Of course, digital play doesn’t escape risks, commercialisation, abuses or overuse. Big companies make games for children to play that are designed to meet their corporate goals and serve shareholders. Not all games are suitable for all children. Not everyone in online games is there with good intentions.

Digital Play Is Play

However, if we only see harms and dangers we miss the reality that children flock to video games mostly because of how well-fitted these experiences are to the desires and deficits of their childhood. Get your hands dirty in the digital leaf litter of video games like Roblox and Poki, and you put your finger on the pulse of a younger generation. Among the jangling, dissonant and confusing images, sounds and interactions are children who understand the opportunities video games offer.

For the past 10 years, I’ve been pursuing this other front in the movement for healthy childhood play. It’s a line of engagement that focuses on what is on the screen, rather than how long the child is at the screen. Rather than aiming to limit, make safe or diminish this digital play, I’ve aimed to understand how it might equip children for the world they are growing up in.

Seeking this understanding is an ongoing exploration. It’s a thousand conversations to hear what Roblox offers a young player. It’s researching two new games every day in the hunt for the solutions children are finding to the social harms they encounter in the world. It’s identifying the similarities between video games and adventure playgrounds.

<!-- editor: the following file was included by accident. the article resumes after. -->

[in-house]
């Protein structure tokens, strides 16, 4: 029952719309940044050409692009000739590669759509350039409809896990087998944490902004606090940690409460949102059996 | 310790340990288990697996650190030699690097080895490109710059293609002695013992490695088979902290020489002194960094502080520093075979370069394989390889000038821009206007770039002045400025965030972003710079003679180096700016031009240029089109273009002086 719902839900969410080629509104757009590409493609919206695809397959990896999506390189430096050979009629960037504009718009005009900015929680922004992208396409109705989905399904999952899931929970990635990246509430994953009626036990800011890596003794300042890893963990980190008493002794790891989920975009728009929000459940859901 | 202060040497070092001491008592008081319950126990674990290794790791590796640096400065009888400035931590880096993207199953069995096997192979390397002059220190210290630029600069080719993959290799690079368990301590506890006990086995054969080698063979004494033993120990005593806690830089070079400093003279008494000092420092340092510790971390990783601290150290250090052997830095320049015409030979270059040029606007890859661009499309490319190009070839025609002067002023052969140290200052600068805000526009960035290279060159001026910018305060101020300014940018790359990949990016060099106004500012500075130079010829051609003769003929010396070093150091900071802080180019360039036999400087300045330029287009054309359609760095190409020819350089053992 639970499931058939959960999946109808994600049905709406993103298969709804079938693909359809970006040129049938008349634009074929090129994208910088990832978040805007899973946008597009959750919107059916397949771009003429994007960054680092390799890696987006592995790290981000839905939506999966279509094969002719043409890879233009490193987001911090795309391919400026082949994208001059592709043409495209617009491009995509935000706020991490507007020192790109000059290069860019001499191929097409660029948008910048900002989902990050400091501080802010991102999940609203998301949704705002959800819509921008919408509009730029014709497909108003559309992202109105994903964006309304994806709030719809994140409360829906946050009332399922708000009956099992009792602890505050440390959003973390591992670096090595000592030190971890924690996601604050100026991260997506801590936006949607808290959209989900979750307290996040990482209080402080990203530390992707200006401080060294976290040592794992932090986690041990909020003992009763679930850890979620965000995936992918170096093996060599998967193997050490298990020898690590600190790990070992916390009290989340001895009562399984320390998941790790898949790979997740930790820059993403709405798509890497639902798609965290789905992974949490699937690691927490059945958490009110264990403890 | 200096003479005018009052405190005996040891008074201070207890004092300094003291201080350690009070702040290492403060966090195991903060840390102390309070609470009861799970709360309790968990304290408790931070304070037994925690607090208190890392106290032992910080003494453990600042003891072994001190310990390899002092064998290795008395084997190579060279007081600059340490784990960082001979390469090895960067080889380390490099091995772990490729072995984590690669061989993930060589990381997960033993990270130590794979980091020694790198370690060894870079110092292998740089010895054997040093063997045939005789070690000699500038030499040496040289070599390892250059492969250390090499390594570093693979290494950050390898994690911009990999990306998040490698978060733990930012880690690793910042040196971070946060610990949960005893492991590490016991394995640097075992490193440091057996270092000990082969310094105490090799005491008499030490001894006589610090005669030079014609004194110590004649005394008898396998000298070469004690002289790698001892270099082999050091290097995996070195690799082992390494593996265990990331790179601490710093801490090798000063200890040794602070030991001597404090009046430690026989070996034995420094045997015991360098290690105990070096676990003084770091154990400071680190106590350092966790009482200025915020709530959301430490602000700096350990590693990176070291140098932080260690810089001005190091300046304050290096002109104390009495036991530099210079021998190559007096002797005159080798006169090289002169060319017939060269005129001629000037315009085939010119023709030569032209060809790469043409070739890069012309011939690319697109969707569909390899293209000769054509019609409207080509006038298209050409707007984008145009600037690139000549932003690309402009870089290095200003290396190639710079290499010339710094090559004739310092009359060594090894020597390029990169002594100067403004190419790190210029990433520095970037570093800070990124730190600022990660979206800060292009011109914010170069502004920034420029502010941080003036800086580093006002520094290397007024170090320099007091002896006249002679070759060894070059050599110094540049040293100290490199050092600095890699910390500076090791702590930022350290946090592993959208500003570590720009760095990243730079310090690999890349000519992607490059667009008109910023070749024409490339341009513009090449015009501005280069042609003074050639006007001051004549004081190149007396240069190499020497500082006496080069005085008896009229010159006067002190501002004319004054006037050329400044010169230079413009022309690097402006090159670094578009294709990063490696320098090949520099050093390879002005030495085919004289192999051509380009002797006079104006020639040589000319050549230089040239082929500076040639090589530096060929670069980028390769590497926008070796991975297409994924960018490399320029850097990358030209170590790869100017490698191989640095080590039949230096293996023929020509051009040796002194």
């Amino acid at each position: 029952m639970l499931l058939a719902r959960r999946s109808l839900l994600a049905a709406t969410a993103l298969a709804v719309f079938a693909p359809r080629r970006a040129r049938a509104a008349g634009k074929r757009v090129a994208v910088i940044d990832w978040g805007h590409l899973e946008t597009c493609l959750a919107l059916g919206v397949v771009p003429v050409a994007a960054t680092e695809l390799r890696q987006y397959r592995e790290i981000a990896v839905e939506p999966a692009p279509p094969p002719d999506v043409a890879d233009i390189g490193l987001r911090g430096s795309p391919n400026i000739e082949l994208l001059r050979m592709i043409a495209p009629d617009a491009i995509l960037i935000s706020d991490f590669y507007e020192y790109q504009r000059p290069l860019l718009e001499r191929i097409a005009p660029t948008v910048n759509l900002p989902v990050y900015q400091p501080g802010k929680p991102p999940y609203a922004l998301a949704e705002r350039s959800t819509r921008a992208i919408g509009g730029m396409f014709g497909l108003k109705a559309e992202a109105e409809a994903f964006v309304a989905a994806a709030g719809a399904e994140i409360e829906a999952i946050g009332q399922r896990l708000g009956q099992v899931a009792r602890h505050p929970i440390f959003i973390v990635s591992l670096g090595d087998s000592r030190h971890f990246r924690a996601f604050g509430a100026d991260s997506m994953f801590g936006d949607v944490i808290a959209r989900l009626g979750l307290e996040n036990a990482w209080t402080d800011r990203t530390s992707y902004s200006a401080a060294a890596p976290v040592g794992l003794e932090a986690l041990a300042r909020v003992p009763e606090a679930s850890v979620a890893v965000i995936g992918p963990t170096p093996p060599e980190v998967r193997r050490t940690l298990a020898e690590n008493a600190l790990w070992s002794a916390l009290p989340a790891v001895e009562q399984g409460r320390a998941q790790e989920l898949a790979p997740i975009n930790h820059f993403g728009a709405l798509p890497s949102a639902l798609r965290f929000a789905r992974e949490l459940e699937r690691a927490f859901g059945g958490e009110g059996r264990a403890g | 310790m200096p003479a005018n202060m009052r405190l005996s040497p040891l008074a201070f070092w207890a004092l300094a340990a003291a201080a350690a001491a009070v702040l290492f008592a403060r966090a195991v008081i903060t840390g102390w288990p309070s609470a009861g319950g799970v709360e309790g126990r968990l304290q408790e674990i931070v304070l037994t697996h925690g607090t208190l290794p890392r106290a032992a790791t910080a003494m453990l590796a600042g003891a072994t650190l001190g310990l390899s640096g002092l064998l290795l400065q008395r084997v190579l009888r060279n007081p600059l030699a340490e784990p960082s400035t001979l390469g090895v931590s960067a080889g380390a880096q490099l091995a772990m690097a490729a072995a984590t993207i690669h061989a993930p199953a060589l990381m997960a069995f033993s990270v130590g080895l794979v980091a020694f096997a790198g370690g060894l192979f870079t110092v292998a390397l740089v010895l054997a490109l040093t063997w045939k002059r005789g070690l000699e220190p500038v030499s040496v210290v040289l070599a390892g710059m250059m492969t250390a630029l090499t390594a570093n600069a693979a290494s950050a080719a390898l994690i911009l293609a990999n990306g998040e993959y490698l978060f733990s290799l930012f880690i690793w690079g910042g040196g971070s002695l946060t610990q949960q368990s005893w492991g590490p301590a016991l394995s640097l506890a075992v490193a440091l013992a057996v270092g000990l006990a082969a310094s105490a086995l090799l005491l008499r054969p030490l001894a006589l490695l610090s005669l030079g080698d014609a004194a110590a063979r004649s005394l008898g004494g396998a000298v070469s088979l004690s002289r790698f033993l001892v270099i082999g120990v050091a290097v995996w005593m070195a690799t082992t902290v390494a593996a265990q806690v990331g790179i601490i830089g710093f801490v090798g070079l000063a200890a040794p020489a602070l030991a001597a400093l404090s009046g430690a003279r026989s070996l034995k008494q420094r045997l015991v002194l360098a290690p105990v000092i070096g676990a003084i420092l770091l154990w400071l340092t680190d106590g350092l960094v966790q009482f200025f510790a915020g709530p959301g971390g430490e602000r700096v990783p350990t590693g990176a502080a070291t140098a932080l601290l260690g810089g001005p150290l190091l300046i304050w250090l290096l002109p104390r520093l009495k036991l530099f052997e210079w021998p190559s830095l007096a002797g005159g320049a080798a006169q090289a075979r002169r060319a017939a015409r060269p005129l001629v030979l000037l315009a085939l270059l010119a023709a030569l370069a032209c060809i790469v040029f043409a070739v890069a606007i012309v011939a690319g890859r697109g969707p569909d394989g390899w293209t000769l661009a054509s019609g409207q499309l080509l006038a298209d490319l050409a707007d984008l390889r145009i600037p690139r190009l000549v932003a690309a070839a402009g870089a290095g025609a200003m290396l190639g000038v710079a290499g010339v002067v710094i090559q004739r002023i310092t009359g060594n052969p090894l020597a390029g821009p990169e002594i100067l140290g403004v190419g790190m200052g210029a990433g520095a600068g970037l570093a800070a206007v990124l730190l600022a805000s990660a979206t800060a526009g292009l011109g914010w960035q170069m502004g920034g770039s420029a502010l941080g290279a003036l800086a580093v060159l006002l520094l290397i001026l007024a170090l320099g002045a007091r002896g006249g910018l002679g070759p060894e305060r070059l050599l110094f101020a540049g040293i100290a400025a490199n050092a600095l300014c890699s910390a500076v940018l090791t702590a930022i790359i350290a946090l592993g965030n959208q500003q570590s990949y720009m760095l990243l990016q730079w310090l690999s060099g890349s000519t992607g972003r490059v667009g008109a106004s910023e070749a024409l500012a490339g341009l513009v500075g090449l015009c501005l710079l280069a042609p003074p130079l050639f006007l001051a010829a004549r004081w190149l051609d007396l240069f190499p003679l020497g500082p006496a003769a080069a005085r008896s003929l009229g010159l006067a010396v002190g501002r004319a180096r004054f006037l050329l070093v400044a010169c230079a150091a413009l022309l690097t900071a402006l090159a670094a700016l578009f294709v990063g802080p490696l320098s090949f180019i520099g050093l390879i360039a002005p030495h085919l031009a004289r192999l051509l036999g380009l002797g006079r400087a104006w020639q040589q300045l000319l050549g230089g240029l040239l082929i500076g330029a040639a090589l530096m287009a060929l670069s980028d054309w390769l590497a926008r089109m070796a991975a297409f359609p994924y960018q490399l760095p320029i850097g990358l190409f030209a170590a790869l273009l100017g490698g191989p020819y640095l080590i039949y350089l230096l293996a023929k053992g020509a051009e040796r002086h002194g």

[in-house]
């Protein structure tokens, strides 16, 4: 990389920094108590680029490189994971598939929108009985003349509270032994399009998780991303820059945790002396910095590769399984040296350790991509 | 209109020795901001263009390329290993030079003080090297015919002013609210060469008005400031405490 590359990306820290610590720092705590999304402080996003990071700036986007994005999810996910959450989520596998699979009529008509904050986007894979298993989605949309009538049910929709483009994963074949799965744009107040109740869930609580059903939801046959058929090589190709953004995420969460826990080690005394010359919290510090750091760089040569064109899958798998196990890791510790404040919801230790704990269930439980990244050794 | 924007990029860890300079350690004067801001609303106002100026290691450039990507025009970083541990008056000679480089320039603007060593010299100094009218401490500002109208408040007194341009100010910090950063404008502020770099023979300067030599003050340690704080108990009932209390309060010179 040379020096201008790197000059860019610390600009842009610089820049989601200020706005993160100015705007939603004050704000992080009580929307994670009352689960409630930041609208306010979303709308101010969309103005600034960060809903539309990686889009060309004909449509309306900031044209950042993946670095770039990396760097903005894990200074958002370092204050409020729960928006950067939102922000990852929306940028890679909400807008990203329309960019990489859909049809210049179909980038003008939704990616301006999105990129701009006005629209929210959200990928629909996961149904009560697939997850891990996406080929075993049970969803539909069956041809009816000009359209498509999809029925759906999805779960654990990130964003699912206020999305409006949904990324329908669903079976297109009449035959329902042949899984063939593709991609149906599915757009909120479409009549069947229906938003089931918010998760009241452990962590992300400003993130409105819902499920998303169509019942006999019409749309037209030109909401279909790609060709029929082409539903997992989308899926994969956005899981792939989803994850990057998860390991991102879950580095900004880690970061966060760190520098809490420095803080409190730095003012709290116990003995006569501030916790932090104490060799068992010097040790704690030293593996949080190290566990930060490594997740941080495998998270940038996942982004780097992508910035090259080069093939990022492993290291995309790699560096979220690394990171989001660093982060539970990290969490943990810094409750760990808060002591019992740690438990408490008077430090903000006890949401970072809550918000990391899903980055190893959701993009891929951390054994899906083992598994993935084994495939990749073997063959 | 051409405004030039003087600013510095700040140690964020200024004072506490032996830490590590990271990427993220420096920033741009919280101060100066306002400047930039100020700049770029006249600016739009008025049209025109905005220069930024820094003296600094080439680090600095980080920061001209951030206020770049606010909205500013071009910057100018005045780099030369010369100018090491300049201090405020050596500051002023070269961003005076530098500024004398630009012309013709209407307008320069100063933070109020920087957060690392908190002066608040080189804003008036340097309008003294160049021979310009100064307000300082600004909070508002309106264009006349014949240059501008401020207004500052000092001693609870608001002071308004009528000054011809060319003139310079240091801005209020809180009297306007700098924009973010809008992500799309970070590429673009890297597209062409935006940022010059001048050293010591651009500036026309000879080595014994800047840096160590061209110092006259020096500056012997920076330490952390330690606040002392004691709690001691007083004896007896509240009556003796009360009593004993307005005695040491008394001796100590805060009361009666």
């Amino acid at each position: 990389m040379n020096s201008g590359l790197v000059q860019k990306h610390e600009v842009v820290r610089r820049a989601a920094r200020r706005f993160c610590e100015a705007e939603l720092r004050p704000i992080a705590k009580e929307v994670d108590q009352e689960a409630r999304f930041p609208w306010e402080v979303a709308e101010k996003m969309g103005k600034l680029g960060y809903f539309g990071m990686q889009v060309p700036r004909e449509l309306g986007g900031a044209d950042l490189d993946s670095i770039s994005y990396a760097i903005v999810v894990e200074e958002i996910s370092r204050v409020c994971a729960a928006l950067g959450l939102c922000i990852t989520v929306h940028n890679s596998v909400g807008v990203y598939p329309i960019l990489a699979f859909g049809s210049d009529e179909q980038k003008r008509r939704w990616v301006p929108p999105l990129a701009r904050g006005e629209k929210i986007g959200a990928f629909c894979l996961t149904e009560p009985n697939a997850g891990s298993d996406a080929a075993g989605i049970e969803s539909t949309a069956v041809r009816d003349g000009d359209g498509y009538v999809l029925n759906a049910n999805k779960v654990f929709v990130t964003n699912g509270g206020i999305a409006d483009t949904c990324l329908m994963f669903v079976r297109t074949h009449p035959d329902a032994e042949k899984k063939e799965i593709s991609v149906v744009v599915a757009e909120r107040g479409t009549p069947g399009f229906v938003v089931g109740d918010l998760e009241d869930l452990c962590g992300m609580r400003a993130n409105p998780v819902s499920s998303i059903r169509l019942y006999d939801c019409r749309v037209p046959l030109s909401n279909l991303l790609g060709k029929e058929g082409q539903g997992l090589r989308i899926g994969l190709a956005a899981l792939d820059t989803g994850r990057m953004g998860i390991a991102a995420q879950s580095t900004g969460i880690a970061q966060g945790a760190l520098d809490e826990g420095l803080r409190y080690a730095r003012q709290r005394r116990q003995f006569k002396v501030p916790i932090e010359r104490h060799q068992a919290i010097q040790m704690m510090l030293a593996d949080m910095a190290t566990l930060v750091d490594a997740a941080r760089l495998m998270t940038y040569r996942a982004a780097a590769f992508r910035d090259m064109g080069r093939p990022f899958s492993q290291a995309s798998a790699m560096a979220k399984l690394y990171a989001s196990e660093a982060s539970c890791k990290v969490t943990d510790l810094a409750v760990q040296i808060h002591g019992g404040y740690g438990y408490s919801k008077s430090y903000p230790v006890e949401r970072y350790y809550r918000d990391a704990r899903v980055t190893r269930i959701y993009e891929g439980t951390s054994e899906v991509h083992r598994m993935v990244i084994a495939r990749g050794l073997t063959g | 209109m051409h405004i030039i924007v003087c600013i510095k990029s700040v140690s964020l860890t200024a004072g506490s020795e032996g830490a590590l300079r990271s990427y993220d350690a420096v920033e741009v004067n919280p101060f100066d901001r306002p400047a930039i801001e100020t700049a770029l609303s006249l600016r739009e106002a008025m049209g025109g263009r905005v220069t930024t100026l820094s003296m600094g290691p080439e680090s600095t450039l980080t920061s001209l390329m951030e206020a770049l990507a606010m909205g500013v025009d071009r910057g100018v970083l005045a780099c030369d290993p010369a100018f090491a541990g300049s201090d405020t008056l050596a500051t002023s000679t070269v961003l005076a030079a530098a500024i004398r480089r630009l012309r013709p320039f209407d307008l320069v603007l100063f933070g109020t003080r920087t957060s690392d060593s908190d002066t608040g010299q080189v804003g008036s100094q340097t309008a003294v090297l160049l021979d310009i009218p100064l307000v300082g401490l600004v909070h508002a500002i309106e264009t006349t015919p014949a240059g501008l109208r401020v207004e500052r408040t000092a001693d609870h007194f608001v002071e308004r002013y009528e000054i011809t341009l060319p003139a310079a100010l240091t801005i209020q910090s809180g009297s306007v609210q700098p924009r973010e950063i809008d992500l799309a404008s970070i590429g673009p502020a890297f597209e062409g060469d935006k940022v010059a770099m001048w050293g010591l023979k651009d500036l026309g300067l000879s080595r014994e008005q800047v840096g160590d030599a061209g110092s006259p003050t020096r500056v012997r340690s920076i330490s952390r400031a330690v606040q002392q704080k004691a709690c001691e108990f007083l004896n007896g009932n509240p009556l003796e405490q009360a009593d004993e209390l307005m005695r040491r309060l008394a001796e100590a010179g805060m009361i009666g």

Back from a tour of duty in the forest of children’s digital play, I want to report that there are exciting opportunities for supporting children who love video games. Alongside movements that established “Playing Out” as an opportunity and habit for children, this understanding of video games needs similar enthusiastic adults ready to support children’s “Playing Beyond” the physical world in digital spaces.

Like the street clogged with cars or the playground in disrepair, video games don’t always deliver what children hope to find. They need adults to support their play so they can make it work in ways they want it to work.

The Battle for Digital Play

Developing a rich understanding of what’s on offer in terms of digital play equips us to support our children. We can identify if it’s the right game, or maybe there’s one more suited for a child. We can cheer them on when they need to keep trying to be able to find the fun. We can be ambitious for new games that challenge them in ways they would usually shy away from. We can offer cheaper or free alternatives to big commercial experiences or those overly peppered with in-game purchases.

It’s work that coalesces around understanding video games as a new kind of media. Moving from seeing games as good or bad entertainment, we can instead ask the sorts of questions we usually reserve for books, music or films. Video games require a new kind of literacy, that enables us not only to navigate them safely but benefit from their new way of making sense of the world.